Man who fled cannibals wins refugee appeal

A Nigerian man who says he resisted performing rituals of a cannibalistic cult on his dead father has won a second chance to attain refugee status.

The Federal Court has ruled that Brown Nosakhare's application to remain in Canada was too hastily dismissed by the Immigration and Refugee Board.

Mr. Nosakhare, 25, claims fear of persecution on grounds he was forced, as a first-born son, to follow in his father's footsteps and join the Ogboni cult, which allegedly engages in human sacrifice and cannibalism.

Mr. Nosakhare maintains he realized, as he grew older, that he could not remain part of such a group and converted to Christianity in 1997, causing great conflict within his family. His father told him he could not leave the cult, saying there would be severe penalties for doing so.

Mr. Nosakhare, who now lives in Toronto, alleges that when his father died in November 1999, cult members expected him to perform rituals that included removing parts of his father's body. Mr. Nosakhare refused to allow members to take the body parts, prompting a clash.

Cult members also insisted he attend their next meeting and assume his father's former position in the group. Mr. Nosakhare fled with his mother from Benin City, Nigeria, to nearby Worri, where he hid for two weeks until being found and beaten. He was then taken to the town of Abudu and locked up for a week without food in the house of the cult's chief.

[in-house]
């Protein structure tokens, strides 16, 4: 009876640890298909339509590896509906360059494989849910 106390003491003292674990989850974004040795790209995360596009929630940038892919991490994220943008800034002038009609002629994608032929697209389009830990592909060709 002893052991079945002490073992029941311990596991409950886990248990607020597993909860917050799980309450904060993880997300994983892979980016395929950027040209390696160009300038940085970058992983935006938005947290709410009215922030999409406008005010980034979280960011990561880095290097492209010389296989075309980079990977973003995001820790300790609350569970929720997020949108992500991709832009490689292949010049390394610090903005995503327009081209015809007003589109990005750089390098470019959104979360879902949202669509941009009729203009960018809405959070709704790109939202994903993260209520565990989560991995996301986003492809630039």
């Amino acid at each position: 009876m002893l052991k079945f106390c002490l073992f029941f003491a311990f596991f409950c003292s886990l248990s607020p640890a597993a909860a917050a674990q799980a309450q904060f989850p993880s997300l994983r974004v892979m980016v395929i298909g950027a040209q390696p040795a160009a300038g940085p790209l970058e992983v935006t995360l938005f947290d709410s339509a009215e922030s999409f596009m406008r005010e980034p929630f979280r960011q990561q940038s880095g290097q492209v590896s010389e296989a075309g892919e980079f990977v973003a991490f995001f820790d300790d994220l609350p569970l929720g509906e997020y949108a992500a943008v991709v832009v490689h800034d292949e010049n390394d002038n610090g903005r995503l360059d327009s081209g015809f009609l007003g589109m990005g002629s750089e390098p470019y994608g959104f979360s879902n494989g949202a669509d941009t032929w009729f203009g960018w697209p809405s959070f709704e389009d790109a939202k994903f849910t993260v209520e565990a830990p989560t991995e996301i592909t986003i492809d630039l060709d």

Mr. Nosakhare says he was threatened with death if he didn't take his father's place, finally agreeing to the demand in order to secure his release. He then fled to Canada.

The refugee board has heard a number of claims in recent years from Nigerians involving allegations of cannibalistic practices. The Immigration Act defines a refugee as someone with a "well-founded fear of persecution for reasons of race, religion, nationality, membership in a particular social group or political opinion."

The board accepted Mr. Nosakhare's description of events, but found he had been the victim of criminal acts by the group, not persecution that would qualify him as a refugee.

In her decision, Federal Court Justice Daniele Tremblay-Lamer said the board erred in its findings.

"The evidence clearly demonstrates that the kidnapping and beating endured by the applicant were acts carried out by a religious group as a result of the religious belief of the applicant."

Judge Tremblay-Lamer also rejected the refugee board's assertion that Mr. Nosakhare, who had experience working in a bakery, could have moved without undue hardship to another part of Nigeria.

"Here the board failed to identify in which part of the country it would be objectively reasonable for the applicant to relocate," she wrote.

Judge Tremblay-Lamer ordered a new refugee panel to examine Mr. Nosakhare's claim.

Mr. Nosakhare was not available yesterday for comment.